In re St. Paul Travelers Securities Litigation II

United States District Court, D. MinnesotaJun 1, 2007
Civil No. 04-4697 (JRT/FLN). (D. Minn. Jun. 1, 2007)

Civil No. 04-4697 (JRT/FLN).

June 1, 2007

Thomas A. Dubbs and Javier Bleichmar, LABATON SUCHAROW RUDOFF LLP, New York, New York; Renae D. Steiner, Daniel E. Gustafson, and Daniel C. Hedlund, GUSTAFSON GLUEK PLLC, Minneapolis, MN, for plaintiffs.

Paul C. Curnin, SIMPSON THACHER BARTLETT LLP, New York, NY; Marisa A. Hesse and Peter W. Carter, DORSEY WHITNEY LLP, Minneapolis, MN, for defendants.


MEMORANDUM OPINION AND ORDER


This class action securities fraud case is before the Court on defendants' Motion for Partial Judgment on the Pleadings. For the reasons explained below, the Court grants defendants' motion. The Court also grants lead plaintiff leave to file a second amended complaint.

Defendants previously moved to dismiss this case based on, among other things, failure to plead loss causation, and the Court denied defendants' motion. Lead plaintiff contends that defendants' Motion for Partial Judgment on the Pleadings improperly seeks reconsideration in violation of Local Rule 7.1(g). Local Rule 7.1(g) provides that "[m]otions to reconsider are prohibited except by express permission of the Court" and that such permission should only be given upon a showing of "compelling circumstances." D. Minn. LR 7.1(g). Defendants' Motion to Dismiss, while addressing loss causation generally, did not focus on the specific question of whether the finite reinsurance claims are severable from the other claims for purposes of pleading loss causation. The Court therefore concludes that there is a different question presented here, and that defendants' Motion for Partial Judgment on the Pleadings is not barred by Local Rule 7.1(g).

BACKGROUND

Additional facts underlying this case are included in the Court's memorandum opinion and order addressing defendants' Motion to Dismiss. See In re St. Paul Travelers Sec. Litig. II, No. 04-4697, 2006 WL 2735221 (D. Minn. Sept. 25, 2006). The Court summarizes below those facts most relevant to the current motion.

Lead plaintiff, the Educational Retirement Board of New Mexico, represents a putative class consisting of all purchasers of the securities of St. Paul Companies, Inc. and those of its successor, St. Paul Travelers Companies, Inc., from the period of January 27, 2000 through and including October 15, 2004. Lead plaintiff alleges that St. Paul Travelers Companies, Inc. ("Travelers") and the individual defendants (collectively "defendants") violated securities laws by making affirmative misrepresentations or omissions of material fact.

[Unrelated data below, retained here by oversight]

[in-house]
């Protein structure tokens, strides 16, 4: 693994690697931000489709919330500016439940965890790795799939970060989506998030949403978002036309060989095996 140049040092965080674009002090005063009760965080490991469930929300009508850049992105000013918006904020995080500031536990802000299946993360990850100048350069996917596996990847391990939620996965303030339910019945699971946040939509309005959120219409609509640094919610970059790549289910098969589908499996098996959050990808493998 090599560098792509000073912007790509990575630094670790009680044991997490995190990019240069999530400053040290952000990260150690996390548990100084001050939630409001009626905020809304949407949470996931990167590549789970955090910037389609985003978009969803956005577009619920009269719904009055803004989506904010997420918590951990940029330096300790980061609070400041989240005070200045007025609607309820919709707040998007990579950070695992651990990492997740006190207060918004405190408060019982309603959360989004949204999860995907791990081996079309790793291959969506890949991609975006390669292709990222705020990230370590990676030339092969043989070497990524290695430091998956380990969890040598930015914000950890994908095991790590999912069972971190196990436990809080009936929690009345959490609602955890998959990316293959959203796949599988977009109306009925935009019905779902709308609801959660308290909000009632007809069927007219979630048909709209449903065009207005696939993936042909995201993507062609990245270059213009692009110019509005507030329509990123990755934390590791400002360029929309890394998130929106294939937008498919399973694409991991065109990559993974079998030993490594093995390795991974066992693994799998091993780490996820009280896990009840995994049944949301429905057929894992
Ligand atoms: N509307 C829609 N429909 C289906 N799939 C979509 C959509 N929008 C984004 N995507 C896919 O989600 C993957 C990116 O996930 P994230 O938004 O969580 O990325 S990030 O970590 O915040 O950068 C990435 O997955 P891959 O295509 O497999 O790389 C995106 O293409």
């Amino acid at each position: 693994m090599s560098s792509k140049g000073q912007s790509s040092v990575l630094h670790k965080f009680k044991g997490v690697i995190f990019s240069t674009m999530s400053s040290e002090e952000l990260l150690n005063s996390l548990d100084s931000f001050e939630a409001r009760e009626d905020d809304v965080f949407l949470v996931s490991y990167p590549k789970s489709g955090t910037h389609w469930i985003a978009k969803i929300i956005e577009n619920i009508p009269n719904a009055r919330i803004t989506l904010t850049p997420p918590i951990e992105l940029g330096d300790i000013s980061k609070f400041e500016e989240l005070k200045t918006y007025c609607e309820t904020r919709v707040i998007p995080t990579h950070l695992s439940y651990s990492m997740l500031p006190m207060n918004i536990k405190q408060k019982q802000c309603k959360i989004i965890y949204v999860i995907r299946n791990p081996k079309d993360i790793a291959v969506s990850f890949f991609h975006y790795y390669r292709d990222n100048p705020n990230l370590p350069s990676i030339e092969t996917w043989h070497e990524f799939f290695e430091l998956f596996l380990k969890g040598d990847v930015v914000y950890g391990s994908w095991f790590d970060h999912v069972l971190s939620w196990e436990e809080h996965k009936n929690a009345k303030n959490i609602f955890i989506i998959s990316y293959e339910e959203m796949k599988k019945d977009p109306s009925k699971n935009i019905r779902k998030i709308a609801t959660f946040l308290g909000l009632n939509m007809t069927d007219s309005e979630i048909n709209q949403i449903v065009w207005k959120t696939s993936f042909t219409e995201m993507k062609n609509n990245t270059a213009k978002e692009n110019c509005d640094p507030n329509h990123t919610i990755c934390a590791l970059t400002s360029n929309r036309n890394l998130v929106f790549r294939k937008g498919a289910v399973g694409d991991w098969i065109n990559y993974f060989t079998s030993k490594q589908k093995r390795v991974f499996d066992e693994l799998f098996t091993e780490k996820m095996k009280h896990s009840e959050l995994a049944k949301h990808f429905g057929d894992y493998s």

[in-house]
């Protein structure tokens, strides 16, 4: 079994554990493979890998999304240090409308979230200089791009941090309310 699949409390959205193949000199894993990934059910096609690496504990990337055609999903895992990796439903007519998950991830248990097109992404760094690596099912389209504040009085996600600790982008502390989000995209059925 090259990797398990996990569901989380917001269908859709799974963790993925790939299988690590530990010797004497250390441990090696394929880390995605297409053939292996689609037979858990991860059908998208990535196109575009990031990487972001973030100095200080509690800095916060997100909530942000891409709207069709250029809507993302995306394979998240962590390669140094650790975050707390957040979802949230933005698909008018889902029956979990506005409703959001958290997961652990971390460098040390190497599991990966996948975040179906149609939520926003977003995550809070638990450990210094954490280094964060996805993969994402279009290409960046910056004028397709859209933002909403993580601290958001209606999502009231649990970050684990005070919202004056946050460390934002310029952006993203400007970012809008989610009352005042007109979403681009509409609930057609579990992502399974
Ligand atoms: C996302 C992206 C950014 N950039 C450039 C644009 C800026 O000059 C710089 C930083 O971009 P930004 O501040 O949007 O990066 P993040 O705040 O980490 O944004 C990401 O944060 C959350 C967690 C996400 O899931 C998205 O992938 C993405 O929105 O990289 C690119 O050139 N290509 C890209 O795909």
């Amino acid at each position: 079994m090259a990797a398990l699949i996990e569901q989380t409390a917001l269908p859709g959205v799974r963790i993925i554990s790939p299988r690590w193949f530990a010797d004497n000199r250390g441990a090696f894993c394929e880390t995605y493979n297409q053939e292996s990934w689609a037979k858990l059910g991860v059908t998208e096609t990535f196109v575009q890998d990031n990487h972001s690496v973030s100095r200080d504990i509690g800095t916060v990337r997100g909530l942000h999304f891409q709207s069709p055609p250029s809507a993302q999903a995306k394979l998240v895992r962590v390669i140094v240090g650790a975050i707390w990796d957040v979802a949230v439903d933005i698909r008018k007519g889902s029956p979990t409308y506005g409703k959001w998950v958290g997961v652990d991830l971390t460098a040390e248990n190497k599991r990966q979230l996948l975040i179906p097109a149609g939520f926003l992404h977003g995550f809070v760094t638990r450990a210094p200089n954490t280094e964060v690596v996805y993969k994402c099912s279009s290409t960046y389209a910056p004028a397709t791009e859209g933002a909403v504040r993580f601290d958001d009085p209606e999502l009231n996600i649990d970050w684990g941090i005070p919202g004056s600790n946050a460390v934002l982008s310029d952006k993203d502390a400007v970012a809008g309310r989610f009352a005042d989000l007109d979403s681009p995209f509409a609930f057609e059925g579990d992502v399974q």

According to the Amended Complaint, defendants made affirmative statements about Travelers's increasing growth, revenues, renewal rates, and net written premiums without disclosing the true facts causing this growth. Lead plaintiff alleges that defendants did not tell investors that they participated in certain illegal activities, including "pay to play" contingent commission payments to insurance brokers, bid-rigging, and misuse of "finite" reinsurance products. Lead plaintiff asserts that a partial disclosure of the truth occurred on October 14, 2004, the day before the last day of the class period, when the New York State Attorney General ("NYAG") Elliot Spitzer announced that his Office had filed a civil complaint against March McLennan Companies, Inc. alleging fraud and antitrust violations and implicating major insurance companies in an industry-wide cartel. On October 15, 2004, the last day of the class period, an A.G. Edwards Sons, Inc. analyst report noted that Travelers could expect to be involved in the investigation and subject to subpoena. Over the period of October 13-14, 2004, Travelers's stock price dropped $2.06 per share, which caused the company to lose market capitalization of over $1 billion. About one month later on November 16, 2004, Travelers disclosed that it received a second subpoena from the NYAG in relation to its use and sale of finite reinsurance. The Amended Complaint does not allege that Travelers's share price declined after the disclosure on November 16 relating to the finite reinsurance accounting improprieties.

Finite reinsurance is a type of insurance that spreads an insurer's risk of loss by distributing it among other insurers in exchange for premiums. By transferring risk, the insurer receives coverage on its potential claims at a lower cost than traditional reinsurance.

On September 26, 2005, defendants moved to dismiss the Amended Complaint based on, among other things, failure to plead loss causation. This Court denied defendants' motion, reasoning that public disclosures implicating Travelers's involvement in the alleged cartel followed by a decline in Travelers's stock price satisfied loss causation pleading requirements. On November 3, 2006, defendants filed a Motion for Partial Judgment on the Pleadings. Defendants now distinguish the finite reinsurance claims from the cartel claims and seek dismissal of the finite reinsurance claims for failure to adequately plead loss causation.